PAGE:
Some East Texas doctors concerned over pap smear guidelines

By Holley Nees - email

LUFKIN, TX (KTRE) - Women in their 20's can now have a pap smear every two years rather than annually, according to new guidelines put out by the American College of Obstetricians and Gynecologists.

The news comes on the heels of a separate controversy over when regular mammograms should begin.

One East Texas doctor says the mammography recommendations were just suggestions, whereas the Pap smear guidelines are from some of the leaders in the ob/gyn field.

However, one doctor does have a serious concern that the new advice could lead some women to not come in for their yearly gynocology appointments altogether. It's tough to change a routine.

"One of our big concerns is people say if I only need a pap smear every other year, then I don't need to go to the gynocologist but every other year, or you know, in cases over 30 every three years," says Ob/Gyn Dr. Brian Glymph.

Glymph says although new guidelines suggest women in their 20s can get pap smears less often, it does not mean women should ignore their annual trip to the gynocologist.

"The annual exam would really be the same; it would just be without the specific pap test.  You know, it would still allow us to screen for uteran masses, ovarian masses, and any concerns or problems you may be having," said Glymph.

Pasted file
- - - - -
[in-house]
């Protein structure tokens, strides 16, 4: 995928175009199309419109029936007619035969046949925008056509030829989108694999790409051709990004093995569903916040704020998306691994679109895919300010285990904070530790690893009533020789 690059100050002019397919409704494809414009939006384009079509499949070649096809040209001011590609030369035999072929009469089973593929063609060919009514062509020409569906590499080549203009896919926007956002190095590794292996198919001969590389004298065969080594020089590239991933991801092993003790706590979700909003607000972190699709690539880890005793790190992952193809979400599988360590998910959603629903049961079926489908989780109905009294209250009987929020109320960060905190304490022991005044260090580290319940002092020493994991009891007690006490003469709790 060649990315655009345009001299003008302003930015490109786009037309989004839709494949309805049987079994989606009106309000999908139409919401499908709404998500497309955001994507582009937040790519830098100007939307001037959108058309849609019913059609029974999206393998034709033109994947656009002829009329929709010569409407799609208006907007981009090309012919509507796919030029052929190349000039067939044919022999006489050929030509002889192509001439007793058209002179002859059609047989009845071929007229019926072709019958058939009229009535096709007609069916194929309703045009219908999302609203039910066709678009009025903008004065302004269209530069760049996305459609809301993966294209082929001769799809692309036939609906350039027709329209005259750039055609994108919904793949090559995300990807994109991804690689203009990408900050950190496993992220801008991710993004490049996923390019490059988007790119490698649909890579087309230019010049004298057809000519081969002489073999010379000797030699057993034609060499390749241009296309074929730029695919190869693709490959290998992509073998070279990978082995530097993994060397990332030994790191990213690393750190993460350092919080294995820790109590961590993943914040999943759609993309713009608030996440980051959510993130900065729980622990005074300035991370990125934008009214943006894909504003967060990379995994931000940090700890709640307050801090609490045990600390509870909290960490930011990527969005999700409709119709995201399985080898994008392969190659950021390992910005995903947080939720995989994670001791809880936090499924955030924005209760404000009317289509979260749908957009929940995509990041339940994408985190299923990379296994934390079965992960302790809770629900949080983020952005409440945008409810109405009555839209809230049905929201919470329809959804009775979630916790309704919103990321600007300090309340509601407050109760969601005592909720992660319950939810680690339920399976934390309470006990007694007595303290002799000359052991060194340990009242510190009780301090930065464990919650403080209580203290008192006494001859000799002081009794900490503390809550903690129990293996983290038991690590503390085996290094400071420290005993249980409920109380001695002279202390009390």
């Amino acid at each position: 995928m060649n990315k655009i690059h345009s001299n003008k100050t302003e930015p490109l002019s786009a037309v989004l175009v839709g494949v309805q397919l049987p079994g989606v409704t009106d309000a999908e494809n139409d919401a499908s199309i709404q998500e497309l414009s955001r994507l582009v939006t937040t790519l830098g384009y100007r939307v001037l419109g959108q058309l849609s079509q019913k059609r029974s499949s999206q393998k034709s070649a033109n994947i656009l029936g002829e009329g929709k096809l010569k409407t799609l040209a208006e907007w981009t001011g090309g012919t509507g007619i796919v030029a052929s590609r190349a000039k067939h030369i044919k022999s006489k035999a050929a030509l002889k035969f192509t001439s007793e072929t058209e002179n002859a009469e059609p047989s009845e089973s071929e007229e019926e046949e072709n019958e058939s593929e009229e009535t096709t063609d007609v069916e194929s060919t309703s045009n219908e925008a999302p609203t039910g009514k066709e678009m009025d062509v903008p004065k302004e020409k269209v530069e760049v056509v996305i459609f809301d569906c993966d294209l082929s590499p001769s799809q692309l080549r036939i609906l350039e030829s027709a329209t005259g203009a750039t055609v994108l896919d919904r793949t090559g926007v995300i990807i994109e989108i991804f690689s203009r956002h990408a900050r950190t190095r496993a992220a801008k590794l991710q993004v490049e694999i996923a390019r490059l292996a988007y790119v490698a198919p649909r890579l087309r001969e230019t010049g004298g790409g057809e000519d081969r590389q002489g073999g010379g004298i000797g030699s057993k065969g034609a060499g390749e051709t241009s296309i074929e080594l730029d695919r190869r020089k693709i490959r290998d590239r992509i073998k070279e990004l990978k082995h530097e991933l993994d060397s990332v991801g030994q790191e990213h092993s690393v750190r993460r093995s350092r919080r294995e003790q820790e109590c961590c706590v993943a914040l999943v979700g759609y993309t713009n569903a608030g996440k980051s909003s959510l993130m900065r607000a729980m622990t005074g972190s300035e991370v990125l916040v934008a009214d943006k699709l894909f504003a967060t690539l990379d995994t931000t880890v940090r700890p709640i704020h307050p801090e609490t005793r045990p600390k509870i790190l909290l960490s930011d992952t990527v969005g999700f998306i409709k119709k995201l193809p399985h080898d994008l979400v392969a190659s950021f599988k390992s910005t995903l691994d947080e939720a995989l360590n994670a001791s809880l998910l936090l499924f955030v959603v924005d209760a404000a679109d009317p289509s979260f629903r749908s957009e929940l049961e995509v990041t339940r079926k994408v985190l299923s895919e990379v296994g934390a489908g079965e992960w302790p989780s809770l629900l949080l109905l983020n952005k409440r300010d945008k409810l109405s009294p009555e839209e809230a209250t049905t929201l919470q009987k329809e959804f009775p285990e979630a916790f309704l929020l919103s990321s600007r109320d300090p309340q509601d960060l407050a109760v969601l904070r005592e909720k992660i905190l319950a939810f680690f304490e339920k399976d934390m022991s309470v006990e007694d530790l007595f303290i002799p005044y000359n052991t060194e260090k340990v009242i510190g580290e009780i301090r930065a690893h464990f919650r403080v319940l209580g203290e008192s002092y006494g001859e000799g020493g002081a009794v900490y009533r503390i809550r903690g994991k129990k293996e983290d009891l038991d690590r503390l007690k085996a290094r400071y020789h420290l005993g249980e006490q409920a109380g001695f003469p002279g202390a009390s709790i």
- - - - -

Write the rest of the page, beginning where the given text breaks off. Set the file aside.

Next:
And doctors say this news is different from the recent mammogram debate because early detection for breast cancer is not the same as early detection for cervical cancer.

"I'm fine with the recommendation of women not get screened with a pap smear every year. If they've been getting pap smears and they have been normal," Dr. Sid Roberts said.

"I think that was the emphasis behind these recommendations that cervical cancer is not like some of the more aggressive cancers, lung cancer, lymphoma, colon cancer," said Glymph.

He says cervical cancer is a slowly progressive disease.

"The good thing, if there is a good thing about cervical cancer is that it generally does not occur in a younger population. It gives you multiple chances to intervene," Glymph said.

But both doctors worry the news could make some patients think it's okay to repeatedly put off screenings.

"The bigger issue that we're concerned is that people start thinking well we only need to go every other year, then that becomes maybe every three years, every four years," Glymph said.

And when you wait too long, you run the risk of missing something.

"The women that we tend to see come in with cervical cancer, that's more aggressive haven't been screened," said Roberts.

It is important for women to talk with their ob/gyn.  Because Roberts says your own doctor knows your risk factors and they are best able to give you the advice specific to your needs.

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